I won’t place blame on any sole person, but being in a mentally abusive and destructive relationship for so long where, truly, we both made terrible mistakes, I do blame those two years for the fall of the guy I used to be. Especially when that relationship was the first real taste of actually loving someone. It is not my place to speak where his problems hide. The problems with me, though, hide inside my overly accepting personality, my uncanny ability to make excuses for behavior that any normal person shouldn’t and/or wouldn’t accept, and a half-lived social-phase I think every gay person should experience before starting to seriously date. I physically cannot help giving too many chances; it’s built into my hardware and, even though it causes a lot of pain most times, I wouldn’t trade it for the world.

Finally and thankfully so, when I was away from him for an extended period of time, a blast of self-worth and confidence hit me in the face and I decided to be rightfully selfish and end it.

Nothing is more powerful and more freeing than realizing your self worth. It’s stronger than any man or woman, stronger than any love/lover or random hookup. 

Figuring out how to casually date again was is an absolute nightmare. I still don’t have a handle on it. It comes with the same doubt and endless apologies for feelings and things that I became familiar with being wrong when, in reality, they weren’t wrong at all. Fear was one of those feelings that I still, to this day, am apologizing for.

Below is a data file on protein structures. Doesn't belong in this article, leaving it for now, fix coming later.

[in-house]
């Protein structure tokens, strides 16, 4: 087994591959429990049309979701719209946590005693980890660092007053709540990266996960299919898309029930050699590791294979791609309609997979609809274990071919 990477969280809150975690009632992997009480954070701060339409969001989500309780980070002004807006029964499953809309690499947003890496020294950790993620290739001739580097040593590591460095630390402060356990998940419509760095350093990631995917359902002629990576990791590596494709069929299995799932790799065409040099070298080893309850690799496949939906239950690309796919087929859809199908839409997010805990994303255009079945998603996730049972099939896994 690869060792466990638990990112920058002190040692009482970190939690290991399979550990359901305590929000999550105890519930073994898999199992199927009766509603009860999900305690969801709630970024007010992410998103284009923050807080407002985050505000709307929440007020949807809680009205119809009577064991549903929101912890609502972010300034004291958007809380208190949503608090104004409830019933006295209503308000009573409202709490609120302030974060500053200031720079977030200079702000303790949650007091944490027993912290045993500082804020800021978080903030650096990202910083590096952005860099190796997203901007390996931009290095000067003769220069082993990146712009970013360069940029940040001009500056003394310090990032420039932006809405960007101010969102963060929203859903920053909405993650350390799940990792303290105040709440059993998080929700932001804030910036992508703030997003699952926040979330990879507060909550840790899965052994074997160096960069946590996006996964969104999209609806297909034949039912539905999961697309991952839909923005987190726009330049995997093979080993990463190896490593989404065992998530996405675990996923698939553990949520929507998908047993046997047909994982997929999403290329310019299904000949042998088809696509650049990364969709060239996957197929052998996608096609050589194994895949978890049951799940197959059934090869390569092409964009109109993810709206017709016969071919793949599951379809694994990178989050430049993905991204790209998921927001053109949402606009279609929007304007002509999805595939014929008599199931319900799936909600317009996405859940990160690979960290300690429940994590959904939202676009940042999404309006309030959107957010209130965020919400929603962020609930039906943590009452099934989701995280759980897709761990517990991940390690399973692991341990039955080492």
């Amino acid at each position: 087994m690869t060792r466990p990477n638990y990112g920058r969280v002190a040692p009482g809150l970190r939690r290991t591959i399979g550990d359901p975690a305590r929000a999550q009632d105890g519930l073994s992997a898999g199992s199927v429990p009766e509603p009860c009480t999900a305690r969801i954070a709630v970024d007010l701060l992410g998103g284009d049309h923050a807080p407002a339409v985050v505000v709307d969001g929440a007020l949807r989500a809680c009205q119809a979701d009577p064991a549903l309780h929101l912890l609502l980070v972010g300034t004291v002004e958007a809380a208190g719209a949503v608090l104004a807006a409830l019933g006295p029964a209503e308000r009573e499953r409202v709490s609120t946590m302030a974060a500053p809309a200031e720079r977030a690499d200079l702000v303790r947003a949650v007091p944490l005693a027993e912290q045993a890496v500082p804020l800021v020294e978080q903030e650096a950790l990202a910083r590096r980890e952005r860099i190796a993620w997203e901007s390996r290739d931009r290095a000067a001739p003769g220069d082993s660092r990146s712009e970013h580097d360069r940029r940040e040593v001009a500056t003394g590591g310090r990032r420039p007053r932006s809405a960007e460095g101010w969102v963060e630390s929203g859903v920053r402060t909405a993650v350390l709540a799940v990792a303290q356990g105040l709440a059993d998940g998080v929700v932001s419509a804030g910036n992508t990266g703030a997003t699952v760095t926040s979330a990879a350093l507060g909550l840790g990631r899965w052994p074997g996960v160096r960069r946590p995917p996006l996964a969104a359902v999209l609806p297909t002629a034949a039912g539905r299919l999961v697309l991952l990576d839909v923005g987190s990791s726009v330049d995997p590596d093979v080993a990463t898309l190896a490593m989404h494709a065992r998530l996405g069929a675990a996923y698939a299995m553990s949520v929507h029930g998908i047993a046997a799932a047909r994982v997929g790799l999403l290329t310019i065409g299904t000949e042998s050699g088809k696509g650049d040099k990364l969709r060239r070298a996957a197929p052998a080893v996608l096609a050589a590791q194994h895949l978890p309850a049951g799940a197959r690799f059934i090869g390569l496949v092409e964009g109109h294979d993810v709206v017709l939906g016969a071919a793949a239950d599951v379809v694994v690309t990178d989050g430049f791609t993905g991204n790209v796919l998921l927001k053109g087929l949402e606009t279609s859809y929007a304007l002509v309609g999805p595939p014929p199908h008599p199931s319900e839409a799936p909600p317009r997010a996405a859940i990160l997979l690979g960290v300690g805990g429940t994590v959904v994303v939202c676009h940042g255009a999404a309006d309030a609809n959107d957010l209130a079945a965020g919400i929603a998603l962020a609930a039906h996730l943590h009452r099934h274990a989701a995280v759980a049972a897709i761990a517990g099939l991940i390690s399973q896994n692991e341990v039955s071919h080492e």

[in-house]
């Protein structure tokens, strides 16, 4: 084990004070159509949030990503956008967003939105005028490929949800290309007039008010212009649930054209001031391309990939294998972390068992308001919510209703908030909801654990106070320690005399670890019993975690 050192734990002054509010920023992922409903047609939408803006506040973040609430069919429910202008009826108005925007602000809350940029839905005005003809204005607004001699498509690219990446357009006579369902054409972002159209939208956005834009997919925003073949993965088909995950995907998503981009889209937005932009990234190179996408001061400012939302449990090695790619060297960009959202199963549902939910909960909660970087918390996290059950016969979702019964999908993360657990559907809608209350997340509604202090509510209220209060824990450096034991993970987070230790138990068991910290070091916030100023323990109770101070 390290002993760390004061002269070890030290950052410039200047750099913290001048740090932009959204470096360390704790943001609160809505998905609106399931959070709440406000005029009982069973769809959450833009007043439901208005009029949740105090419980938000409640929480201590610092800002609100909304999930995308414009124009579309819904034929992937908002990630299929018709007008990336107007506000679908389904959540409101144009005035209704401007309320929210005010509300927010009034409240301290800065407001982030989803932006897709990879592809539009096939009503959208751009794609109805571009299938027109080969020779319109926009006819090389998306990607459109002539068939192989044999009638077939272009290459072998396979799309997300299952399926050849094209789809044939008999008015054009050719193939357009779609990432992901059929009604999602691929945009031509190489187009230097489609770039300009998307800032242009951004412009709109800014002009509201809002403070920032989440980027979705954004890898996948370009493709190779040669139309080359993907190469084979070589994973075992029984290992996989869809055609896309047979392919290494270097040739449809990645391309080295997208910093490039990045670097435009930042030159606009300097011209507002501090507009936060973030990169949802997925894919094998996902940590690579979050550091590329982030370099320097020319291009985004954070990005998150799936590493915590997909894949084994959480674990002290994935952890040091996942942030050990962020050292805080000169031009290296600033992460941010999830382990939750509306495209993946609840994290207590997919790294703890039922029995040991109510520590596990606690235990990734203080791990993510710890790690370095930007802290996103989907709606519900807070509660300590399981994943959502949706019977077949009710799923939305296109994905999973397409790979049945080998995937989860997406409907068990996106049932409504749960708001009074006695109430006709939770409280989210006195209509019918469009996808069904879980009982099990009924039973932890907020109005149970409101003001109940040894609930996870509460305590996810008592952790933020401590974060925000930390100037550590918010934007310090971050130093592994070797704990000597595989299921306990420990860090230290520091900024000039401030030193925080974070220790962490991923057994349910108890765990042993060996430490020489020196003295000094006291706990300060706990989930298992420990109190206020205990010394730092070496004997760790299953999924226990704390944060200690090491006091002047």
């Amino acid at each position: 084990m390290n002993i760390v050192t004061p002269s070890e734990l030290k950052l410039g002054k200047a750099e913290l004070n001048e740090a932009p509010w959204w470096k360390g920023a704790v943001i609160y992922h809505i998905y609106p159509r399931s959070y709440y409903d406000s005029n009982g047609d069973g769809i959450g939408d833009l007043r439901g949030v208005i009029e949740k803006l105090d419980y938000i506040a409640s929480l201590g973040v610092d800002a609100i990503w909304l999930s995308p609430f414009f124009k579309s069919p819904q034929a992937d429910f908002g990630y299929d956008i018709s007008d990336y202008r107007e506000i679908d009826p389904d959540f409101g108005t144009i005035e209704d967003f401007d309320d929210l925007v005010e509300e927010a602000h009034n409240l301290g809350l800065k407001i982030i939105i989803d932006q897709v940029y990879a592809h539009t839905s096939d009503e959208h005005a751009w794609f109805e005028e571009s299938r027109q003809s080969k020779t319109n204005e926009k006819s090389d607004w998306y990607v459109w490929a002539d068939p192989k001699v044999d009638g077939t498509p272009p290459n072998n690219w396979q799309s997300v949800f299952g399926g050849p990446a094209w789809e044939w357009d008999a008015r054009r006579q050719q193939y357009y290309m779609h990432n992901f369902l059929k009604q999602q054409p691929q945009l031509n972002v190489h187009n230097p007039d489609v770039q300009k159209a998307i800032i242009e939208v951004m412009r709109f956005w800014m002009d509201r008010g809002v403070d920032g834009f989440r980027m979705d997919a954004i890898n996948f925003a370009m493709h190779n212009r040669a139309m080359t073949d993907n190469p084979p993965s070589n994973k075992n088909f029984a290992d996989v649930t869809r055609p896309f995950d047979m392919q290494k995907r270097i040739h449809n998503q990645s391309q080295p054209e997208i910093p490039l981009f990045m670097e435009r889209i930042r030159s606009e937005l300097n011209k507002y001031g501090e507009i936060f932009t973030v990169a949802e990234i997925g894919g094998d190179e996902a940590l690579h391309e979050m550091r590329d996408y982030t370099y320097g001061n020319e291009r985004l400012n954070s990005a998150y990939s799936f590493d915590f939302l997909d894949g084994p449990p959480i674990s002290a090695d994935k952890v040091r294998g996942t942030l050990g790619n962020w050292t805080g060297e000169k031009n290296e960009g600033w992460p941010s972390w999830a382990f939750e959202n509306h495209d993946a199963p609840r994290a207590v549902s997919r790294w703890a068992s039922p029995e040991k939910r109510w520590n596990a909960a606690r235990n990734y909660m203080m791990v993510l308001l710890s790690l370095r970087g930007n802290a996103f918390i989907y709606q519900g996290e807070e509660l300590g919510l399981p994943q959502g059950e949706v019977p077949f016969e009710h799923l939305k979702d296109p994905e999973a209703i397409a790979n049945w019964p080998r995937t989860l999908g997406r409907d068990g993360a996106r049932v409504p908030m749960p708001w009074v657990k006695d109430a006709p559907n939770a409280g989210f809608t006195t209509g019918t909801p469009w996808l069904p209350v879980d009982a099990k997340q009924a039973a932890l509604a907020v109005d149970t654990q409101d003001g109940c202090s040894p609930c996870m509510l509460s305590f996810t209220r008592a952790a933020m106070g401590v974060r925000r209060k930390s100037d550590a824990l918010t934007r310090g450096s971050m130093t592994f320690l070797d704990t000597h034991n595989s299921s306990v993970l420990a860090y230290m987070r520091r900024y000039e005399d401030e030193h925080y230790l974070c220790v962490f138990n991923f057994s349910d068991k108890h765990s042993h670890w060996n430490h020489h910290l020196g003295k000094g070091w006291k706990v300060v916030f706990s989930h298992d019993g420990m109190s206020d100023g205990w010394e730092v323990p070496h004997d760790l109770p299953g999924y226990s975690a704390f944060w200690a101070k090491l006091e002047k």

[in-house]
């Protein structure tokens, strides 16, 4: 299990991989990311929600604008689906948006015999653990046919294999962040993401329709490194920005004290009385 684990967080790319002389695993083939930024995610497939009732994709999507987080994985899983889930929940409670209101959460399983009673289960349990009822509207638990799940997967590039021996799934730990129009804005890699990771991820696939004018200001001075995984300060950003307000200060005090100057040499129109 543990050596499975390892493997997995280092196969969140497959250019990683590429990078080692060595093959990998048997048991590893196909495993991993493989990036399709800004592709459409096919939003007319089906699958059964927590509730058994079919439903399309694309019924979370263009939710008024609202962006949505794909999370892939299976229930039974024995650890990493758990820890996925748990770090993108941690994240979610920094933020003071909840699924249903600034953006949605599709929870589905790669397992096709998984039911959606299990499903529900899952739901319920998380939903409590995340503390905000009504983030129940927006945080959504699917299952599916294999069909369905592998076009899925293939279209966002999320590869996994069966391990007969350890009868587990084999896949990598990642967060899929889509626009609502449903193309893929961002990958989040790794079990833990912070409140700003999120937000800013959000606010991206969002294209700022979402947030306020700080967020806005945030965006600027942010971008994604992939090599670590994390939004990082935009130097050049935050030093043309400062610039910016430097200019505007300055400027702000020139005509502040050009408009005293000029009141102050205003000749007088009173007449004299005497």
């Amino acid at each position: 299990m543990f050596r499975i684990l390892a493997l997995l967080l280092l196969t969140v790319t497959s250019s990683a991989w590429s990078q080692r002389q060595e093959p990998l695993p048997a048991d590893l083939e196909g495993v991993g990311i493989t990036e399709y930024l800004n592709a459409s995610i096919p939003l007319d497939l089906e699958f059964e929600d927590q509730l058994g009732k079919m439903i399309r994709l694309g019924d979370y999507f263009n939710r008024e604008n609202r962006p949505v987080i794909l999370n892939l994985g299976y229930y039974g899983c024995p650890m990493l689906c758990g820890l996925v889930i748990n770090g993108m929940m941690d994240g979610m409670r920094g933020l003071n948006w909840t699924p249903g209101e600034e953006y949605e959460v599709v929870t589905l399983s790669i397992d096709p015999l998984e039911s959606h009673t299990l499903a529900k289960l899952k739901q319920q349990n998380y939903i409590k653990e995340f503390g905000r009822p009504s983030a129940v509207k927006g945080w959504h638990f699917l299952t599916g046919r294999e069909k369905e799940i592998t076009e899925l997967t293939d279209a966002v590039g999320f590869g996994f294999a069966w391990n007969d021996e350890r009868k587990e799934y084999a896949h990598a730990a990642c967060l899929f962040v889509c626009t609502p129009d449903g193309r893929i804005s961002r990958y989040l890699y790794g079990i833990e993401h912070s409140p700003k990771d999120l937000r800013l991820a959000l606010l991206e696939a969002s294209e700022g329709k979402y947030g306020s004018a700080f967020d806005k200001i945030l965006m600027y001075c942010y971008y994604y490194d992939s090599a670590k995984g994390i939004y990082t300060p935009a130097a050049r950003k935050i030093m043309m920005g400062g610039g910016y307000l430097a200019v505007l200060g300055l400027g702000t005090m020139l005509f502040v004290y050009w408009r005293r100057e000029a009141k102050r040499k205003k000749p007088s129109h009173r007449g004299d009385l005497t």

Talking about fear takes me back to a quote from my one of my favorite authors, Veronica Roth. “Fear doesn’t shut you down, it wakes you up.”

I will hesitantly but openly admit I’ve totally used this during a late-night heart-to-heart with someone I barely know but feel very strongly for. But isn’t fear how dating begins?

Fear of the unknown and uncertain? Fear of making the wrong choice and having to pick up the pieces on your own? Whether you’ve been in a personality-crushing relationship or not, whether you were divorced once/twice/three or twelve times, whether you’ve never felt the exhilarating rush of throwing instinct to the wind and showing yourself without the walls, whether you have done so and it worked or you were left to pick up the pieces once again; it always begins with fear.

Patience keeps dating alive and thriving. It’s a cycle of gives and takes until trust is built and you can walk with someone that makes your series of life-crises feel not so terrible or crushing. Where you can share both good and bad. Where they can take you for who you are and reassure your sense of being enough.

This is part one of many because I have, in no capacity, figured this complicated web. I don’t think anyone has completely figured out dating. There are so many different kinds of people out there in the world who have dealt with endless heartbreak, hurt, soul-crushing relationships, and almost everyone has had to pick up the pieces by themselves again. If there is anything I could tell you, reader, and definitely make a solid attempt to listen to my own advice, it would be this.

Any concentration of fear will be inherently weaker than any amount of regret of a choice not taken.

So be open with him/her, throw instinct to the wind and be yourself. It’s not easy, but it can’t rain forever, and the interior of your “car” will dry, just as my physical car finally had (thank goodness). You will find that person that stays no matter how crazy/doubtful/scared you are. Chances are, you both are scared and that is okay. Be scared together. Be open together. Even if it’s hard, trust them until they give you reason not to. And never stop learning about each other.

We’ve made it this far, guys. What else do we have to lose?

Song: Haze, by Amber Run.


One thought on “The Quarter-Life Crisis of Dating: Part One of Many